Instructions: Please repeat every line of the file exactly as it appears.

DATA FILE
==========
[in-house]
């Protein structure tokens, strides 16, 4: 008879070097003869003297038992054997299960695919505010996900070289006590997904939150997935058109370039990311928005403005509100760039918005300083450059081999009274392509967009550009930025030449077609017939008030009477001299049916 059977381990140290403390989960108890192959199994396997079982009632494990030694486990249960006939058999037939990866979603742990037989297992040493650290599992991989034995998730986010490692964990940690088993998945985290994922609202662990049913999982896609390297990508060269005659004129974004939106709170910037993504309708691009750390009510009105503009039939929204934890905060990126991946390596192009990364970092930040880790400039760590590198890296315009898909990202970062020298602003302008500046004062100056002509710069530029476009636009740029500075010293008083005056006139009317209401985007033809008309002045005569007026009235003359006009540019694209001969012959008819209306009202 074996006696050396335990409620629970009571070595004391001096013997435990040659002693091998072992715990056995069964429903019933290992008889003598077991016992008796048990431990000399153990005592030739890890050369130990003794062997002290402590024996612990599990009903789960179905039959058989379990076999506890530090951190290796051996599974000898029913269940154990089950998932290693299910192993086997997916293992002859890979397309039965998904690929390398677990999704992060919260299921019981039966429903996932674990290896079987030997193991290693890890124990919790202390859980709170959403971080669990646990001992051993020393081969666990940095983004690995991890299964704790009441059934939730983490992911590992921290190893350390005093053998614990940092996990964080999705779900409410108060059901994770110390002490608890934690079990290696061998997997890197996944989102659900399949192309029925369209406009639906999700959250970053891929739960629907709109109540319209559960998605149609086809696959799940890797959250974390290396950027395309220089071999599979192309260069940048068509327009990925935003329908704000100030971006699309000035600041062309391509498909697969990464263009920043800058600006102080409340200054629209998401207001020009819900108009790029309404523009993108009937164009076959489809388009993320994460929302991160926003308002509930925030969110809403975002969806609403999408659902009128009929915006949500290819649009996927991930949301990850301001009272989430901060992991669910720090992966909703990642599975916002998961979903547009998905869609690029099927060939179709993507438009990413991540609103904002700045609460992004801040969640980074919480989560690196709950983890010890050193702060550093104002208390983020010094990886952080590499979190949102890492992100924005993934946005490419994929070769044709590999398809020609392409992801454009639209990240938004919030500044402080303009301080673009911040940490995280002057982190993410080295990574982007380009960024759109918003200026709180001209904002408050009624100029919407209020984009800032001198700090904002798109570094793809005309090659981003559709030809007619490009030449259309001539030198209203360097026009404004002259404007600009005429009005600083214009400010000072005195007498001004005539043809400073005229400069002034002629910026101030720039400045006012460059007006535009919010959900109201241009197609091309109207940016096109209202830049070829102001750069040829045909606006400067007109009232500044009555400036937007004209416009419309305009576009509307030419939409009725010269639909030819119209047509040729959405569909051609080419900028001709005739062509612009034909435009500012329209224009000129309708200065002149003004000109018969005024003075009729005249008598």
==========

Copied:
[in-house]
């Protein structure tokens, strides 16, 4: 008879070097003869003297038992054997299960695919505010996900070289006590997904939150997935058109370039990311928005403005509100760039918005300083450059081999009274392509967009550009930025030449077609017939008030009477001299049916 059977381990140290403390989960108890192959199994396997079982009632494990030694486990249960006939058999037939990866979603742990037989297992040493650290599992991989034995998730986010490692964990940690088993998945985290994922609202662990049913999982896609390297990508060269005659004129974004939106709170910037993504309708691009750390009510009105503009039939929204934890905060990126991946390596192009990364970092930040880790400039760590590198890296315009898909990202970062020298602003302008500046004062100056002509710069530029476009636009740029500075010293008083005056006139009317209401985007033809008309002045005569007026009235003359006009540019694209001969012959008819209306009202 074996006696050396335990409620629970009571070595004391001096013997435990040659002693091998072992715990056995069964429903019933290992008889003598077991016992008796048990431990000399153990005592030739890890050369130990003794062997002290402590024996612990599990009903789960179905039959058989379990076999506890530090951190290796051996599974000898029913269940154990089950998932290693299910192993086997997916293992002859890979397309039965998904690929390398677990999704992060919260299921019981039966429903996932674990290896079987030997193991290693890890124990919790202390859980709170959403971080669990646990001992051993020393081969666990940095983004690995991890299964704790009441059934939730983490992911590992921290190893350390005093053998614990940092996990964080999705779900409410108060059901994770110390002490608890934690079990290696061998997997890197996944989102659900399949192309029925369209406009639906999700959250970053891929739960629907709109109540319209559960998605149609086809696959799940890797959250974390290396950027395309220089071999599979192309260069940048068509327009990925935003329908704000100030971006699309000035600041062309391509498909697969990464263009920043800058600006102080409340200054629209998401207001020009819900108009790029309404523009993108009937164009076959489809388009993320994460929302991160926003308002509930925030969110809403975002969806609403999408659902009128009929915006949500290819649009996927991930949301990850301001009272989430901060992991669910720090992966909703990642599975916002998961979903547009998905869609690029099927060939179709993507438009990413991540609103904002700045609460992004801040969640980074919480989560690196709950983890010890050193702060550093104002208390983020010094990886952080590499979190949102890492992100924005993934946005490419994929070769044709590999398809020609392409992801454009639209990240938004919030500044402080303009301080673009911040940490995280002057982190993410080295990574982007380009960024759109918003200026709180001209904002408050009624100029919407209020984009800032001198700090904002798109570094793809005309090659981003559709030809007619490009030449259309001539030198209203360097026009404004002259404007600009005429009005600083214009400010000072005195007498001004005539043809400073005229400069002034002629910026101030720039400045006012460059007006535009919010959900109201241009197609091309109207940016096109209202830049070829102001750069040829045909606006400067007109009232500044009555400036937007004209416009419309305009576009509307030419939409009725010269639909030819119209047509040729959405569909051609080419900028001709005739062509612009034909435009500012329209224009000129309708200065002149003004000109018969005024003075009729005249008598």